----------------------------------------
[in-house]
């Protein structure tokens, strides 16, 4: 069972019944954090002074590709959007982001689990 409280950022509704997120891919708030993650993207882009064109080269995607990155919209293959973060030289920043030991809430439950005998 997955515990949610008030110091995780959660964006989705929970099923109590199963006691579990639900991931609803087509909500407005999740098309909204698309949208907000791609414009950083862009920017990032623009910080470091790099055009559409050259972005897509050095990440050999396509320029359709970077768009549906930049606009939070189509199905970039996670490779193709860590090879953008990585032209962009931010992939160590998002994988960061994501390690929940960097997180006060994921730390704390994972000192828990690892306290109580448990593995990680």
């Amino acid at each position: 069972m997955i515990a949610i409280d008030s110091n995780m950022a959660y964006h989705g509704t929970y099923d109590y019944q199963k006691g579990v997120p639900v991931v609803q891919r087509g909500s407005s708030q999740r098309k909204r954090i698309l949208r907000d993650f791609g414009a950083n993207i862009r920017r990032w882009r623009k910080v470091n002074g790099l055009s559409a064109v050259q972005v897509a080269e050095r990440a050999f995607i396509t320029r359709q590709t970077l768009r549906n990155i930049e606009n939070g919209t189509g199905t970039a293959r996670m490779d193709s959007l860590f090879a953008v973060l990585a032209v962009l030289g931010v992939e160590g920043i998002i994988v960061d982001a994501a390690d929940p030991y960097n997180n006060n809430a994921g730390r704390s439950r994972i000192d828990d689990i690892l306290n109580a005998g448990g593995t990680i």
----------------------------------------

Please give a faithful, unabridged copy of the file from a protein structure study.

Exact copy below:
[in-house]
């Protein structure tokens, strides 16, 4: 069972019944954090002074590709959007982001689990 409280950022509704997120891919708030993650993207882009064109080269995607990155919209293959973060030289920043030991809430439950005998 997955515990949610008030110091995780959660964006989705929970099923109590199963006691579990639900991931609803087509909500407005999740098309909204698309949208907000791609414009950083862009920017990032623009910080470091790099055009559409050259972005897509050095990440050999396509320029359709970077768009549906930049606009939070189509199905970039996670490779193709860590090879953008990585032209962009931010992939160590998002994988960061994501390690929940960097997180006060994921730390704390994972000192828990690892306290109580448990593995990680």
């Amino acid at each position: 069972m997955i515990a949610i409280d008030s110091n995780m950022a959660y964006h989705g509704t929970y099923d109590y019944q199963k006691g579990v997120p639900v991931v609803q891919r087509g909500s407005s708030q999740r098309k909204r954090i698309l949208r907000d993650f791609g414009a950083n993207i862009r920017r990032w882009r623009k910080v470091n002074g790099l055009s559409a064109v050259q972005v897509a080269e050095r990440a050999f995607i396509t320029r359709q590709t970077l768009r549906n990155i930049e606009n939070g919209t189509g199905t970039a293959r996670m490779d193709s959007l860590f090879a953008v973060l990585a032209v962009l030289g931010v992939e160590g920043i998002i994988v960061d982001a994501a390690d929940p030991y960097n997180n006060n809430a994921g730390r704390s439950r994972i000192d828990d689990i690892l306290n109580a005998g448990g593995t990680i």